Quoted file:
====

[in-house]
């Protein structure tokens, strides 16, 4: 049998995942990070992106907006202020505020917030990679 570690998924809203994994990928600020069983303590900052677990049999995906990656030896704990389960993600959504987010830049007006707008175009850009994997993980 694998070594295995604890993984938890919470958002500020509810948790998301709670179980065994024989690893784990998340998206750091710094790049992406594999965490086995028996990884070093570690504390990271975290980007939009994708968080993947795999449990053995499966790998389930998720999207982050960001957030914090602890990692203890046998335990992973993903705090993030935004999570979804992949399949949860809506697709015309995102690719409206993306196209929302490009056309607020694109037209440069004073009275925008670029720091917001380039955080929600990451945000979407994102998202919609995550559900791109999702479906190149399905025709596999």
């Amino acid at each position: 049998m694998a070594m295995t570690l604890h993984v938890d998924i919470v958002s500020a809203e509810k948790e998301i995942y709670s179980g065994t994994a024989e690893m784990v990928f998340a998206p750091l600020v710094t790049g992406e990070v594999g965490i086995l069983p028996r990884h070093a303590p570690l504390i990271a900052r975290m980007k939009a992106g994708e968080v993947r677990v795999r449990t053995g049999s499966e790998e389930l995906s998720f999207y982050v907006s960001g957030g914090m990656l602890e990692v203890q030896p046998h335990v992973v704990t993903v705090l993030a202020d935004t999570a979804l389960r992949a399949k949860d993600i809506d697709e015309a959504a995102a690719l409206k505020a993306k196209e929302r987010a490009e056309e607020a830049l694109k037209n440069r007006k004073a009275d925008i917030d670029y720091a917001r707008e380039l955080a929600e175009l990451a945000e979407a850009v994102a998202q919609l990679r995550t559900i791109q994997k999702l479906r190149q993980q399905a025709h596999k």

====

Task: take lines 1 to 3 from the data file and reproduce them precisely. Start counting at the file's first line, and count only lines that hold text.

[in-house]
């Protein structure tokens, strides 16, 4: 049998995942990070992106907006202020505020917030990679 570690998924809203994994990928600020069983303590900052677990049999995906990656030896704990389960993600959504987010830049007006707008175009850009994997993980 694998070594295995604890993984938890919470958002500020509810948790998301709670179980065994024989690893784990998340998206750091710094790049992406594999965490086995028996990884070093570690504390990271975290980007939009994708968080993947795999449990053995499966790998389930998720999207982050960001957030914090602890990692203890046998335990992973993903705090993030935004999570979804992949399949949860809506697709015309995102690719409206993306196209929302490009056309607020694109037209440069004073009275925008670029720091917001380039955080929600990451945000979407994102998202919609995550559900791109999702479906190149399905025709596999």
């Amino acid at each position: 049998m694998a070594m295995t570690l604890h993984v938890d998924i919470v958002s500020a809203e509810k948790e998301i995942y709670s179980g065994t994994a024989e690893m784990v990928f998340a998206p750091l600020v710094t790049g992406e990070v594999g965490i086995l069983p028996r990884h070093a303590p570690l504390i990271a900052r975290m980007k939009a992106g994708e968080v993947r677990v795999r449990t053995g049999s499966e790998e389930l995906s998720f999207y982050v907006s960001g957030g914090m990656l602890e990692v203890q030896p046998h335990v992973v704990t993903v705090l993030a202020d935004t999570a979804l389960r992949a399949k949860d993600i809506d697709e015309a959504a995102a690719l409206k505020a993306k196209e929302r987010a490009e056309e607020a830049l694109k037209n440069r007006k004073a009275d925008i917030d670029y720091a917001r707008e380039l955080a929600e175009l990451a945000e979407a850009v994102a998202q919609l990679r995550t559900i791109q994997k999702l479906r190149q993980q399905a025709h596999k």